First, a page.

The Indianapolis Colts had a bye last week, which gave the franchise a bit more time -- if nothing else -- to deal with devastating news. First-year head coach Chuck Pagano was diagnosed with leukemia in late September, and the team made that news public on Monday, Oct. 1.
While Pagano has been undergoing treatment at IU Health Simon Cancer Center since Sept. 26, he's been sending emails to his team, studying game tape on his iPad, and staying upbeat.
Per Ian Rapoport of NFL.com, Pagano sent a specific message to his team.
"My condition will not determine my position. I understand the condition but choose to focus on my position. That is to stay positive and SERVE.
"WE WILL, WE CAN, WE MUST. WE HAVE NO CHOICE. BY ANY MEANS NECESSARY. WE WILL OVERCOME.
"IT'S ALL IN THE PROPER STATE OF MIND."
Pagano also sent a missive to the fans.
Dear Colts Fans,
On behalf of the Pagano family, we want to say thank you for all the love and support that you have shown.
All the cards, gifts, emails, success stories and prayers that we have been showered with give us a tremendous amount of peace and strength.
We could not get through this without you.
In response to their coach's courage, the Colts have put the #CHUCKSTRONG meme just about everywhere in Lucas Oil Stadium in preparation for Sunday's game against the Green Bay Packers. Rachel Nichols of ESPN tweeted out some great pictures from the stadium on Sunday morning.
According to the team's official site, "The Colts are giving fans an opportunity to show their support and send their well wishes to Coach Pagano and his family, as well as raise funds for leukemia research through a CHUCKSTRONG campaign."
That campaign includes the sale of T-shirts, posters, and a collection, to raise money for leukemia research at the IU Simon Cancer Center. And in the pregame preparation, it was clear that everybody was on board -- even the Packers' players. Many on the Green Bay roster took to the field with "CHUCKSTRONG" T-shirts in Packers colors.
"It shell-shocked a lot of people on the team, including me," Colts quarterback Andrew Luck told the NFL Network of Pagano's diagnosis on Friday. "I don't think I fully grasped the situation, but we also try not to let it affect football too much, which may sound very cold, but I view it as an obligation to coach Pagano that we're still bringing the same intensity, dedication, focus to practice, to meetings and any Colts-related event.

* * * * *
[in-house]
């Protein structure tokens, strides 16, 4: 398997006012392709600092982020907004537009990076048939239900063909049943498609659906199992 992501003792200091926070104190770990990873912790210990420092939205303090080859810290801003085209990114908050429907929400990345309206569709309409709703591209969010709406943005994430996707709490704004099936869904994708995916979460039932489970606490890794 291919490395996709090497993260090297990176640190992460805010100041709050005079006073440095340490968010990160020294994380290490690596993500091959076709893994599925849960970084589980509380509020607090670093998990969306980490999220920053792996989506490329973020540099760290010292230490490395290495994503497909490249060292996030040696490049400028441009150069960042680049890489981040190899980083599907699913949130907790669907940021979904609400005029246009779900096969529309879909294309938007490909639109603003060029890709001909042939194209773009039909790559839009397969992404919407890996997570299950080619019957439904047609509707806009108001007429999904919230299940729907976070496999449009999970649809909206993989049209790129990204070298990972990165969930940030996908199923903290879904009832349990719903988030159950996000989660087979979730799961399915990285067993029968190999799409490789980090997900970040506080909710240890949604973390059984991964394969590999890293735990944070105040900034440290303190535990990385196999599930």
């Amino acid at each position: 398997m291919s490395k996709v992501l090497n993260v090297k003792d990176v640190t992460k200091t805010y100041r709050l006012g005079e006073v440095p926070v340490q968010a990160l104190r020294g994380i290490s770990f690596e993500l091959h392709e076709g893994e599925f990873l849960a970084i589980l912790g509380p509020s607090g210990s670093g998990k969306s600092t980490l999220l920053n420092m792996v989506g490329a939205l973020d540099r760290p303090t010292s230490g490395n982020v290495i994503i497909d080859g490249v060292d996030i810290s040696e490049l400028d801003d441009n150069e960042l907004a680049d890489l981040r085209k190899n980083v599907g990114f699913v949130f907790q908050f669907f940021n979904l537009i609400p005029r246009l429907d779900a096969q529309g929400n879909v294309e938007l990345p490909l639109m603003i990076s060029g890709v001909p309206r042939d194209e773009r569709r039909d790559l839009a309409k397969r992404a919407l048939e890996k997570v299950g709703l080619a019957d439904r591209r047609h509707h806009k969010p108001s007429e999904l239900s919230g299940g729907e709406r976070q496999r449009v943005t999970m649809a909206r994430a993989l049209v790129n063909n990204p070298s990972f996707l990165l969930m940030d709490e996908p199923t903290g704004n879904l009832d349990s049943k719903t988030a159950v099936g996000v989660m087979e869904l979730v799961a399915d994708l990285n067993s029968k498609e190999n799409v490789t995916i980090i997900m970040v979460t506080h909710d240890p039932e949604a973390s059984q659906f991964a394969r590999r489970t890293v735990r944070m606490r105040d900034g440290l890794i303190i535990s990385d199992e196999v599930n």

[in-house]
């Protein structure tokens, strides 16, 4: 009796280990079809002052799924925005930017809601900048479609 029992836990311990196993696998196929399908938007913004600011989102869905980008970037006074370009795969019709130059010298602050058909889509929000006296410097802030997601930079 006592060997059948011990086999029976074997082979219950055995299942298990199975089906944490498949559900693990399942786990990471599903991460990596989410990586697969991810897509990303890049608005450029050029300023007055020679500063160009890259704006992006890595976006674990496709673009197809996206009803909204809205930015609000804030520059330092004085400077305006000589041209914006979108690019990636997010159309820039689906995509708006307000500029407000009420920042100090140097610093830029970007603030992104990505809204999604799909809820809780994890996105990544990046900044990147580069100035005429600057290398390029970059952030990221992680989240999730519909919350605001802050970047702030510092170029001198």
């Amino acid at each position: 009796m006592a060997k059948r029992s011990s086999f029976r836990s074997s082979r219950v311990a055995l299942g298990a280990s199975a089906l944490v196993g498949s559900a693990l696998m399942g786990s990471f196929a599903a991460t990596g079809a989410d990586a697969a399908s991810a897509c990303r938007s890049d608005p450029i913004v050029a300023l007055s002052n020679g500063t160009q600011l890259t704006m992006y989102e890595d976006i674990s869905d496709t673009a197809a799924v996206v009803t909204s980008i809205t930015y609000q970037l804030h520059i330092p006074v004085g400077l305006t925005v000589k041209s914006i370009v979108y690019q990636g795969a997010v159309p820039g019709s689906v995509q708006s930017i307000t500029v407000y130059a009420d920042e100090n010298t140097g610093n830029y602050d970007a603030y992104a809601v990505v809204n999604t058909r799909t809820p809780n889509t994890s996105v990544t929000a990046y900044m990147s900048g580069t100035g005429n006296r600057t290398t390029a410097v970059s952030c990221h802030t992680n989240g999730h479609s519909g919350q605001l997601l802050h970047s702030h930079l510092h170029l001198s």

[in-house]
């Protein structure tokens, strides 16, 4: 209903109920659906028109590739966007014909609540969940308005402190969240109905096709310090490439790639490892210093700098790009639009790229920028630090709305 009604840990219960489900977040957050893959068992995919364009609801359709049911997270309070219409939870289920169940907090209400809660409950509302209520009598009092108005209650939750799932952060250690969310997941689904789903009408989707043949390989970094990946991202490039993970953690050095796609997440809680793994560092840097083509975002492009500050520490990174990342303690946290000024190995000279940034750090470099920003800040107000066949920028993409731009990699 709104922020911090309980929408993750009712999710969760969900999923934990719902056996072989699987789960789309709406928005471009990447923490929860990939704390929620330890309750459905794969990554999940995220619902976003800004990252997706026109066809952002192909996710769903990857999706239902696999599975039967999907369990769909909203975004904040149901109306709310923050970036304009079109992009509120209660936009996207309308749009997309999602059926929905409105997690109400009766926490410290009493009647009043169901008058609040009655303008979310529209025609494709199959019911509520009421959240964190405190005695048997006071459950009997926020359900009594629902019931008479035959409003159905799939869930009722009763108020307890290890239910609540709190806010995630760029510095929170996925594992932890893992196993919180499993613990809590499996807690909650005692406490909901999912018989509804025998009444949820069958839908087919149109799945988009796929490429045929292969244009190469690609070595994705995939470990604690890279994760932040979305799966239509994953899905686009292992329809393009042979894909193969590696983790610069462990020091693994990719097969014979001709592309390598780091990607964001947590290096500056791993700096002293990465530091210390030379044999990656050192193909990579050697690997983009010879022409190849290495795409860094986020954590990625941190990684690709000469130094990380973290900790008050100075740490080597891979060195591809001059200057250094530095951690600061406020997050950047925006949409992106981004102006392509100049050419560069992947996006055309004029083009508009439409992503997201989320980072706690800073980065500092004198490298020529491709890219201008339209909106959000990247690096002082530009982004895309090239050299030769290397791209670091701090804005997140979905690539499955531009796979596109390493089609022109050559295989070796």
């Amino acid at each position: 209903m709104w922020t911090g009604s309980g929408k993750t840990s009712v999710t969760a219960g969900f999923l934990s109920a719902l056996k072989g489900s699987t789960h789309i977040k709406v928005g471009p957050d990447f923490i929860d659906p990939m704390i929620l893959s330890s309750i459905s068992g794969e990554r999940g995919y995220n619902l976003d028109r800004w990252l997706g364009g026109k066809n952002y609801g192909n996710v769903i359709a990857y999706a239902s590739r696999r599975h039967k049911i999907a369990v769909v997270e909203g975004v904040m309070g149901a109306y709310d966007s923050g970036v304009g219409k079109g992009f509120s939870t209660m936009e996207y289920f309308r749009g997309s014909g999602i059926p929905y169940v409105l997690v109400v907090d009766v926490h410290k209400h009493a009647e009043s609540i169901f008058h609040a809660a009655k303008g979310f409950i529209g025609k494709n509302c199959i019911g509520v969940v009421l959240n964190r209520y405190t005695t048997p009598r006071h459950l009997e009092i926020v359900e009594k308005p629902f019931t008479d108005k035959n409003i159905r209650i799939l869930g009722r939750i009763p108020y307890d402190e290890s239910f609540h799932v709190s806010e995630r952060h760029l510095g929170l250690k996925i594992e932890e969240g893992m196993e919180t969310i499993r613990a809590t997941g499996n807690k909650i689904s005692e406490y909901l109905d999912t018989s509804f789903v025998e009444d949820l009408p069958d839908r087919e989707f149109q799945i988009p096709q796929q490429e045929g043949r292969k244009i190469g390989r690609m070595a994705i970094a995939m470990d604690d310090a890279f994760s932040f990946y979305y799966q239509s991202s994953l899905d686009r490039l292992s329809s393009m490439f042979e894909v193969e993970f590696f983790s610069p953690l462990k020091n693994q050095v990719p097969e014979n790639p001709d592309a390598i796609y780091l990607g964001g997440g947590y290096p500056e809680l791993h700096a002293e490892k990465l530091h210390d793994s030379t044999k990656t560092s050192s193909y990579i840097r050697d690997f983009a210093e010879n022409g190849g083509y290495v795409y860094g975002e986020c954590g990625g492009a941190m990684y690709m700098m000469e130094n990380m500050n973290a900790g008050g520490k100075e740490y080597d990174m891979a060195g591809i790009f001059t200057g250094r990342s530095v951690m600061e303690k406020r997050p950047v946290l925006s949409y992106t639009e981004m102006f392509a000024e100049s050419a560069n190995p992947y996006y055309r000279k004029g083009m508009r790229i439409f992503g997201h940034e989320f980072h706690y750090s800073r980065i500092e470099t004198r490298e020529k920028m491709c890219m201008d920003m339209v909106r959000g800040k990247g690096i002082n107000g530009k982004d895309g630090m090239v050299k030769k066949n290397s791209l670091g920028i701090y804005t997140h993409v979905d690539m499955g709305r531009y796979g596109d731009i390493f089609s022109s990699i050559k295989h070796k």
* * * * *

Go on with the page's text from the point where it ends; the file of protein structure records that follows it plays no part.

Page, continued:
"For him, he wouldn't want us falling off the emotional cliff or starting to do uncharacteristic things because he's not around. But it's a tough deal, and I think we'll learn a lot about ourselves as we go through it."
Colts interim coach and offensive coordinator Bruce Arians, who waged a successful war against prostate cancer in 2007, echoed the message that his team must stay on the path.
"He will do fine," Arians told The Associated Press. "I know him. He's a fighter. He's survived tough times already in his life ... As a cancer survivor myself, I know that these first few days are really hard on you, but as he and I talked yesterday, it's just a matter of time."
"We always talk about 'God, Family, Football' in that order, and certainly this has been difficult for him and for his family," Colts owner Jim Irsay said of Pagano when the team announced Pagano's condition. "Knowing Chuck, his first concern is always going to be for his children, his grandchildren, and for his wife.
"I feel with every fiber of my body, and I know Chuck feels the same way, that he can beat this thing."
Pagano will have tough times ahead, but if he ever questioned the support of his own team, or of the NFL in general, the NFL has certainly responded with an affirmative response.
"Don't worry, coach... we got this."